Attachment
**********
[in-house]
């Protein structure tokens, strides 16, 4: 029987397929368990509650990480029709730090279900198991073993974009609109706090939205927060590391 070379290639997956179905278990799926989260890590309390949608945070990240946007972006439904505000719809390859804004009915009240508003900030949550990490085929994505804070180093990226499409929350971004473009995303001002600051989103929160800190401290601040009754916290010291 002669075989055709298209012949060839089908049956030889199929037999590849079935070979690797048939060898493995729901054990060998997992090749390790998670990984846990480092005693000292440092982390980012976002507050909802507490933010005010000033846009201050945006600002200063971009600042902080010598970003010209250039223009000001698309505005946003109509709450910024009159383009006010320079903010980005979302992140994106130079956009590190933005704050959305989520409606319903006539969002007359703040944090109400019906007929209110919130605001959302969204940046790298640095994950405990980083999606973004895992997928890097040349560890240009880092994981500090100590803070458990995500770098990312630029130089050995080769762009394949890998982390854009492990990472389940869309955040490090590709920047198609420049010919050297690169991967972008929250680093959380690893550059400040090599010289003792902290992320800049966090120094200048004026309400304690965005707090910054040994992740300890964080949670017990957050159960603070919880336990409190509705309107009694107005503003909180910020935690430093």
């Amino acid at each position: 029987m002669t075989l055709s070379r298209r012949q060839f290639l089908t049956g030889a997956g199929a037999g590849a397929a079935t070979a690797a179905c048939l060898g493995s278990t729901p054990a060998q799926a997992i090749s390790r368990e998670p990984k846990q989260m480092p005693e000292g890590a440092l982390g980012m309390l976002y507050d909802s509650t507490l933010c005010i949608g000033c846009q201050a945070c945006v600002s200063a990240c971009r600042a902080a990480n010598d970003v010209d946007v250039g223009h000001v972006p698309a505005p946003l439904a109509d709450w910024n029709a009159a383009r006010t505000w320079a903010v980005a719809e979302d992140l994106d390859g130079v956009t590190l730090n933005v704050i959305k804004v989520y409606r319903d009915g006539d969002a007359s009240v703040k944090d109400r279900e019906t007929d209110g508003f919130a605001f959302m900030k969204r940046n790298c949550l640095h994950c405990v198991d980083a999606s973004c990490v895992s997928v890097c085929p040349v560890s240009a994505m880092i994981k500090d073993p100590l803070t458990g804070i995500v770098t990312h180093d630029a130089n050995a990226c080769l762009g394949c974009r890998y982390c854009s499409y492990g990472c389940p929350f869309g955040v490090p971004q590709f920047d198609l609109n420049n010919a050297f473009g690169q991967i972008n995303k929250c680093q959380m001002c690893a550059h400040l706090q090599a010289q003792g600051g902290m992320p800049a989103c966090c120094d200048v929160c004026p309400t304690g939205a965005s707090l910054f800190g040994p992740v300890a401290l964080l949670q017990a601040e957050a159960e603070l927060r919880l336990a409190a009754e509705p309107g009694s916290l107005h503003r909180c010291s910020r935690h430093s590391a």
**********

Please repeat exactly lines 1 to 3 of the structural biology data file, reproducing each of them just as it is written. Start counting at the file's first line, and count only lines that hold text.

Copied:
[in-house]
């Protein structure tokens, strides 16, 4: 029987397929368990509650990480029709730090279900198991073993974009609109706090939205927060590391 070379290639997956179905278990799926989260890590309390949608945070990240946007972006439904505000719809390859804004009915009240508003900030949550990490085929994505804070180093990226499409929350971004473009995303001002600051989103929160800190401290601040009754916290010291 002669075989055709298209012949060839089908049956030889199929037999590849079935070979690797048939060898493995729901054990060998997992090749390790998670990984846990480092005693000292440092982390980012976002507050909802507490933010005010000033846009201050945006600002200063971009600042902080010598970003010209250039223009000001698309505005946003109509709450910024009159383009006010320079903010980005979302992140994106130079956009590190933005704050959305989520409606319903006539969002007359703040944090109400019906007929209110919130605001959302969204940046790298640095994950405990980083999606973004895992997928890097040349560890240009880092994981500090100590803070458990995500770098990312630029130089050995080769762009394949890998982390854009492990990472389940869309955040490090590709920047198609420049010919050297690169991967972008929250680093959380690893550059400040090599010289003792902290992320800049966090120094200048004026309400304690965005707090910054040994992740300890964080949670017990957050159960603070919880336990409190509705309107009694107005503003909180910020935690430093």
């Amino acid at each position: 029987m002669t075989l055709s070379r298209r012949q060839f290639l089908t049956g030889a997956g199929a037999g590849a397929a079935t070979a690797a179905c048939l060898g493995s278990t729901p054990a060998q799926a997992i090749s390790r368990e998670p990984k846990q989260m480092p005693e000292g890590a440092l982390g980012m309390l976002y507050d909802s509650t507490l933010c005010i949608g000033c846009q201050a945070c945006v600002s200063a990240c971009r600042a902080a990480n010598d970003v010209d946007v250039g223009h000001v972006p698309a505005p946003l439904a109509d709450w910024n029709a009159a383009r006010t505000w320079a903010v980005a719809e979302d992140l994106d390859g130079v956009t590190l730090n933005v704050i959305k804004v989520y409606r319903d009915g006539d969002a007359s009240v703040k944090d109400r279900e019906t007929d209110g508003f919130a605001f959302m900030k969204r940046n790298c949550l640095h994950c405990v198991d980083a999606s973004c990490v895992s997928v890097c085929p040349v560890s240009a994505m880092i994981k500090d073993p100590l803070t458990g804070i995500v770098t990312h180093d630029a130089n050995a990226c080769l762009g394949c974009r890998y982390c854009s499409y492990g990472c389940p929350f869309g955040v490090p971004q590709f920047d198609l609109n420049n010919a050297f473009g690169q991967i972008n995303k929250c680093q959380m001002c690893a550059h400040l706090q090599a010289q003792g600051g902290m992320p800049a989103c966090c120094d200048v929160c004026p309400t304690g939205a965005s707090l910054f800190g040994p992740v300890a401290l964080l949670q017990a601040e957050a159960e603070l927060r919880l336990a409190a009754e509705p309107g009694s916290l107005h503003r909180c010291s910020r935690h430093s590391a």